decision to partake in an act of civil disobedience. The last two days and all
the time and effort that went into organizing these actions were all for a
precise end. As the crowds so excitedly reiterated time and time again,
“Two Million is Too Many. Stop Deportations Now!”

At the end of the day, it was the inspiring community leaders and
activists, the community members and allies, the marchers and participants, and
undocumented, unafraid, families and individuals, who really stole the show!
When one considers all this and all the work and community organizing that is
yet to come but most certainly will come, all we did was simply get
arrested. ​

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Last night, President Obama announced an executive action
that will provide an estimated 4.4 million immigrants temporary relief from
deportation.

Under the President’s actions, age-caps for the Deferred Action for Childhood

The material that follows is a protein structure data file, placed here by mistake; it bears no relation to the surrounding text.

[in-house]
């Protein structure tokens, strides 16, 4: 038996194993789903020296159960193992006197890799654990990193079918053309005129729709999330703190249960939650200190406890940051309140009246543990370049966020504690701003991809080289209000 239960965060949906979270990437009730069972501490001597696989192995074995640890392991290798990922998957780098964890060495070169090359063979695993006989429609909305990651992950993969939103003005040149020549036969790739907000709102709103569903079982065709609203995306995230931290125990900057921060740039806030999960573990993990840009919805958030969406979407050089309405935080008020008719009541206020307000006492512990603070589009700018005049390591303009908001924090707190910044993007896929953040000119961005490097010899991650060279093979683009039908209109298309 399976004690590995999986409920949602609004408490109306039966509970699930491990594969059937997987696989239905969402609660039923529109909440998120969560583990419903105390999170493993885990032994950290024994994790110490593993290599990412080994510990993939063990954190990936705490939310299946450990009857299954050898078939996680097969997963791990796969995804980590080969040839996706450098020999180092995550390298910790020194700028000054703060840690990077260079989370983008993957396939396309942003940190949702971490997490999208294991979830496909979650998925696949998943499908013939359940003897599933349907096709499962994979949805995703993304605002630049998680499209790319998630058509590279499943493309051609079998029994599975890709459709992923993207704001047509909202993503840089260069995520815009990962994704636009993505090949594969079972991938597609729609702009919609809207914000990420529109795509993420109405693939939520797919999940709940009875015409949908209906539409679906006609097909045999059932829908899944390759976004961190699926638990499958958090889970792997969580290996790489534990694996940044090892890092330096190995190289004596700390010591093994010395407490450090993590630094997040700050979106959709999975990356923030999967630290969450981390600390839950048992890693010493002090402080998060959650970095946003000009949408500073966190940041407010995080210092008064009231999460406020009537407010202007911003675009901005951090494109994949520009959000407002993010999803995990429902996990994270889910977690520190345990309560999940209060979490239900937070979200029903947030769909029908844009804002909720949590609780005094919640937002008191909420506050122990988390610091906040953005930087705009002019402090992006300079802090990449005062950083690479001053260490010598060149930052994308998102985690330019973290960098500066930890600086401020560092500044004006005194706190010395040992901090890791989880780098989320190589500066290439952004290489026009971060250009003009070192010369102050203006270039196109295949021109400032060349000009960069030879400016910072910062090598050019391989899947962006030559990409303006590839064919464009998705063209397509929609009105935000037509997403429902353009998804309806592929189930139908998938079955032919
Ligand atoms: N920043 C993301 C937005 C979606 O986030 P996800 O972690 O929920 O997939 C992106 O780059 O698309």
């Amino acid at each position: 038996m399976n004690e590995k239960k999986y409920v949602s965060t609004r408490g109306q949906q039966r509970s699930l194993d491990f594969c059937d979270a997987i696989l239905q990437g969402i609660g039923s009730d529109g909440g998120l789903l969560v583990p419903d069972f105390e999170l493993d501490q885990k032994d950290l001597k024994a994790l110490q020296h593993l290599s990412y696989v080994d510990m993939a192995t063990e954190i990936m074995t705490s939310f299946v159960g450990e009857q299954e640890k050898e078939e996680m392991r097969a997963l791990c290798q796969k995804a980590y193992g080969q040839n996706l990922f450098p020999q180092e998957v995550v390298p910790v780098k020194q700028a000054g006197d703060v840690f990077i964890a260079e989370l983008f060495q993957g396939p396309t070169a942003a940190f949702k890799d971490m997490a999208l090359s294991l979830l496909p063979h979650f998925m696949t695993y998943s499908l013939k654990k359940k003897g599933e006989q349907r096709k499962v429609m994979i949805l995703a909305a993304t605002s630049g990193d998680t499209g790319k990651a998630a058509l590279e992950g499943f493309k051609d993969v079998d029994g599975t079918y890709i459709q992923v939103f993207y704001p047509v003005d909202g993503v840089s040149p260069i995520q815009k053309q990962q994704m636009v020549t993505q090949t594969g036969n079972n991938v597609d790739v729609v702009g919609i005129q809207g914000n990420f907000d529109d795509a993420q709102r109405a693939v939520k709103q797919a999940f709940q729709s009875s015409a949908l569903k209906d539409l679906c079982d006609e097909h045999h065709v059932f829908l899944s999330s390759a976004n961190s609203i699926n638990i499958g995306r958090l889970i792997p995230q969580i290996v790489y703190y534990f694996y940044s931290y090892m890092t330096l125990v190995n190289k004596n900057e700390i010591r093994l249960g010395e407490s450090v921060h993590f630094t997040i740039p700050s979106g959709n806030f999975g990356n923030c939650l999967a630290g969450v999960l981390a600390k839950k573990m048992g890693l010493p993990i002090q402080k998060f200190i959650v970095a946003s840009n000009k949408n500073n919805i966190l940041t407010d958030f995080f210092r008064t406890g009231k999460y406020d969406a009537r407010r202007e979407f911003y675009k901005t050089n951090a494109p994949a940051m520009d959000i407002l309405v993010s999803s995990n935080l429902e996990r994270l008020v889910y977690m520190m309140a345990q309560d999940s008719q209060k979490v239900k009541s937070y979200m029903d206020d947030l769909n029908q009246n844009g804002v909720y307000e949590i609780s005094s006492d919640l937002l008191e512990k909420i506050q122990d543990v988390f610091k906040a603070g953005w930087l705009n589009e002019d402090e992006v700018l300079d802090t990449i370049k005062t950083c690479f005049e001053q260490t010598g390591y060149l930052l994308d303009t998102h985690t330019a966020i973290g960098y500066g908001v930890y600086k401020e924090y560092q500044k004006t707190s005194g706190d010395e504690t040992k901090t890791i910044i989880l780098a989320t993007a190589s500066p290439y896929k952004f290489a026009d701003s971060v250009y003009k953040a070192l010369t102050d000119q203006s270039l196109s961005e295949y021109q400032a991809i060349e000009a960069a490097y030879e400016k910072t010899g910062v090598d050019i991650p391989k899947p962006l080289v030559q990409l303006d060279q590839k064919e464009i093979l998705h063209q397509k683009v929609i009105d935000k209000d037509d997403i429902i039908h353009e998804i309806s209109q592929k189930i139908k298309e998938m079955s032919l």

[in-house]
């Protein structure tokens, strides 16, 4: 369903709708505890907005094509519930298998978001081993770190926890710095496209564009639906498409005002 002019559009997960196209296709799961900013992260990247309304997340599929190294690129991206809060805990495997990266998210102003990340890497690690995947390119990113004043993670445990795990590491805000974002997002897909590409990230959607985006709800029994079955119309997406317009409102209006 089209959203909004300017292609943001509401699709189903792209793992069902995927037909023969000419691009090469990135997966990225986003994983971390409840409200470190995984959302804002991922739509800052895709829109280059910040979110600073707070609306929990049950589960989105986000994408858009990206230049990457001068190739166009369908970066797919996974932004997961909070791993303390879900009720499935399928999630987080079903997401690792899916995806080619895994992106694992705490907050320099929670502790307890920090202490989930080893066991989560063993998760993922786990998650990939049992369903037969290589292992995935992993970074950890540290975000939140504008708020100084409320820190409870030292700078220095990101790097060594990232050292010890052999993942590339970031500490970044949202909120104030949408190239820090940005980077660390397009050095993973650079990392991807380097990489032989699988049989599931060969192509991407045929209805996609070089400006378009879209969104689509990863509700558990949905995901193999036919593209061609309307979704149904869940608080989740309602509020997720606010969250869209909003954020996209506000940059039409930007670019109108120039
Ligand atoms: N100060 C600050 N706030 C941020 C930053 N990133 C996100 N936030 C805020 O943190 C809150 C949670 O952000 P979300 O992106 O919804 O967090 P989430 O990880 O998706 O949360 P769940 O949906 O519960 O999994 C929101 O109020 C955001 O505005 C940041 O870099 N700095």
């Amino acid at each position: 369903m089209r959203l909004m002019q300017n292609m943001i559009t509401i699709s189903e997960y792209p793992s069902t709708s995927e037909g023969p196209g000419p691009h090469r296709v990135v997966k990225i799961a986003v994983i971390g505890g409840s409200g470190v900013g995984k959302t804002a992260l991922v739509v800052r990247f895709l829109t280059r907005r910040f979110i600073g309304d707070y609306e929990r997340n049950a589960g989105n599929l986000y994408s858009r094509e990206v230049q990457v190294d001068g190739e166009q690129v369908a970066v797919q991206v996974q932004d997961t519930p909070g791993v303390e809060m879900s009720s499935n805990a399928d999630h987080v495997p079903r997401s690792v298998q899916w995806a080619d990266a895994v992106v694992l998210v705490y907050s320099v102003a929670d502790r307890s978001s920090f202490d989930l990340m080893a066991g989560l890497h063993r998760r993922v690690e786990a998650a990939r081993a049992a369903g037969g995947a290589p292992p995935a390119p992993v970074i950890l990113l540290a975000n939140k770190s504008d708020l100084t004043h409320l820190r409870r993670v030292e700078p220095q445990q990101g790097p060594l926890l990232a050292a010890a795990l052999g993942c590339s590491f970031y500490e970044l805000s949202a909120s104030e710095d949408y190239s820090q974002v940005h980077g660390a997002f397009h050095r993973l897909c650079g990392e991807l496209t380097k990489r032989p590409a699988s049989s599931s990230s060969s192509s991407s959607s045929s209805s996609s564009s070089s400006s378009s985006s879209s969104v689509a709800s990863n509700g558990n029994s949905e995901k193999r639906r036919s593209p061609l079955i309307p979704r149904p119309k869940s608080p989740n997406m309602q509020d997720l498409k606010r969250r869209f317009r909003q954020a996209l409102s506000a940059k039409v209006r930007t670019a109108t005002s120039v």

Arrivals (DACA) program will be expanded to cover for an additional 300,000
people, protections under DACA will be renewable every three years (previously
two), Secure Communities will be discontinued, and Deferred Action will be
extended to certain parents of United States Citizens and Legally Permanent
Residents. For more detailed information on administrative action, please click

here

.

Yesterday’s announcement is a testament to the hard work of pro-immigrant
organizations across the country, particularly that of undocumented-led
community groups which have fought for these gains through courageous, daring,
and, oftentimes, unconventional tactics.

The Chicago Religious Leadership
Network (CRLN), a network of over 50 congregations and religious communities
across Chicagoland, is committed to participating in the “IL is Ready
Campaign.” Through this campaign, member congregations will be providing
information sessions on the President’s executive announcement and working to
provide legal assistance sessions once applications become available.

While we take a moment to celebrate this hard-earned victory, as people of
faith, we also remember what our sacred texts have taught us: every person
matters and is sacred.

There are nearly 12 million undocumented peoples living in the United States.
Yesterday, the president reminded us that we were all once strangers. Today, we
remind him that principles of our faiths mandate us to love all of our